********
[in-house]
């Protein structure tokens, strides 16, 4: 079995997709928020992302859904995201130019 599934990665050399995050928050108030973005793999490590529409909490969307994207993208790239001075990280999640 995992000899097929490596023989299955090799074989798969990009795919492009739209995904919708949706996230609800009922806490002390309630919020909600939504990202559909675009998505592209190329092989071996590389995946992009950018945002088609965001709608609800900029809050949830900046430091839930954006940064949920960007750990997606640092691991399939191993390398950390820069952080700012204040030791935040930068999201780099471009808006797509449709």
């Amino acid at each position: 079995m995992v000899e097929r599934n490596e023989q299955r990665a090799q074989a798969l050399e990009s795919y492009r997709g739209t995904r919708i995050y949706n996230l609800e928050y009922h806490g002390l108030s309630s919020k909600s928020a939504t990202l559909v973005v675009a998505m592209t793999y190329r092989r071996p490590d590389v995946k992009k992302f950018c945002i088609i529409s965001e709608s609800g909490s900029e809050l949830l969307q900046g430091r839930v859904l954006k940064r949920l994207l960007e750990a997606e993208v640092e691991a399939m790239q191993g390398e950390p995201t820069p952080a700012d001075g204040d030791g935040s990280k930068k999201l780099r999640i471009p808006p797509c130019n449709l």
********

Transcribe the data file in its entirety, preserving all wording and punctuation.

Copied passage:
[in-house]
């Protein structure tokens, strides 16, 4: 079995997709928020992302859904995201130019 599934990665050399995050928050108030973005793999490590529409909490969307994207993208790239001075990280999640 995992000899097929490596023989299955090799074989798969990009795919492009739209995904919708949706996230609800009922806490002390309630919020909600939504990202559909675009998505592209190329092989071996590389995946992009950018945002088609965001709608609800900029809050949830900046430091839930954006940064949920960007750990997606640092691991399939191993390398950390820069952080700012204040030791935040930068999201780099471009808006797509449709």
């Amino acid at each position: 079995m995992v000899e097929r599934n490596e023989q299955r990665a090799q074989a798969l050399e990009s795919y492009r997709g739209t995904r919708i995050y949706n996230l609800e928050y009922h806490g002390l108030s309630s919020k909600s928020a939504t990202l559909v973005v675009a998505m592209t793999y190329r092989r071996p490590d590389v995946k992009k992302f950018c945002i088609i529409s965001e709608s609800g909490s900029e809050l949830l969307q900046g430091r839930v859904l954006k940064r949920l994207l960007e750990a997606e993208v640092e691991a399939m790239q191993g390398e950390p995201t820069p952080a700012d001075g204040d030791g935040s990280k930068k999201l780099r999640i471009p808006p797509c130019n449709l």